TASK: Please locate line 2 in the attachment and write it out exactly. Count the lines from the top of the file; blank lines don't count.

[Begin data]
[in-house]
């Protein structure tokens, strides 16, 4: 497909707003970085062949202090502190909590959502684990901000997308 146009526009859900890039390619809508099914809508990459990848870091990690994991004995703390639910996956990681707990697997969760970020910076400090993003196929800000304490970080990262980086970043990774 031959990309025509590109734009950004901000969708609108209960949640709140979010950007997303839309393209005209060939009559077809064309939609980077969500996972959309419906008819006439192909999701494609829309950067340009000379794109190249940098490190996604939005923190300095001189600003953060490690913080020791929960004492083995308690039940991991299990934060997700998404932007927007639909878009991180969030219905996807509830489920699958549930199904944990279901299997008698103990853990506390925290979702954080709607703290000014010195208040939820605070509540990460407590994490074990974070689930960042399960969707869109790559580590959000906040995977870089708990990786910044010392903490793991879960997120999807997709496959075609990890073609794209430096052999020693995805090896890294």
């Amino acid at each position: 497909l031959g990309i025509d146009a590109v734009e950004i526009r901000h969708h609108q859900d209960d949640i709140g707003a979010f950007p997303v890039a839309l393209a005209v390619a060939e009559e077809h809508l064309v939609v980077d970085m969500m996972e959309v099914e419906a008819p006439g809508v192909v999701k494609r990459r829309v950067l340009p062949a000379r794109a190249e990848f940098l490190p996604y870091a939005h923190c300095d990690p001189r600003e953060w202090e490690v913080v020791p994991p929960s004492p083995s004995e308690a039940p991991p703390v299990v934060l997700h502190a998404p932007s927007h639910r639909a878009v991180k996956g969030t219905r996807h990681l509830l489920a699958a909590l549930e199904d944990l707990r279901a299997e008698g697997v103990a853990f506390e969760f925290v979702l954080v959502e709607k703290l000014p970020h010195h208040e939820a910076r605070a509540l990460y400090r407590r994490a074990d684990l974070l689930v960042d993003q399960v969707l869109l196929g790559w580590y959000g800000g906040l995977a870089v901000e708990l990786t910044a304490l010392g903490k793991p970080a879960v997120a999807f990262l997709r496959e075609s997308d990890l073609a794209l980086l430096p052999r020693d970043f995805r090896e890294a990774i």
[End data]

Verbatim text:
């Protein structure tokens, strides 16, 4: 497909707003970085062949202090502190909590959502684990901000997308 146009526009859900890039390619809508099914809508990459990848870091990690994991004995703390639910996956990681707990697997969760970020910076400090993003196929800000304490970080990262980086970043990774 031959990309025509590109734009950004901000969708609108209960949640709140979010950007997303839309393209005209060939009559077809064309939609980077969500996972959309419906008819006439192909999701494609829309950067340009000379794109190249940098490190996604939005923190300095001189600003953060490690913080020791929960004492083995308690039940991991299990934060997700998404932007927007639909878009991180969030219905996807509830489920699958549930199904944990279901299997008698103990853990506390925290979702954080709607703290000014010195208040939820605070509540990460407590994490074990974070689930960042399960969707869109790559580590959000906040995977870089708990990786910044010392903490793991879960997120999807997709496959075609990890073609794209430096052999020693995805090896890294």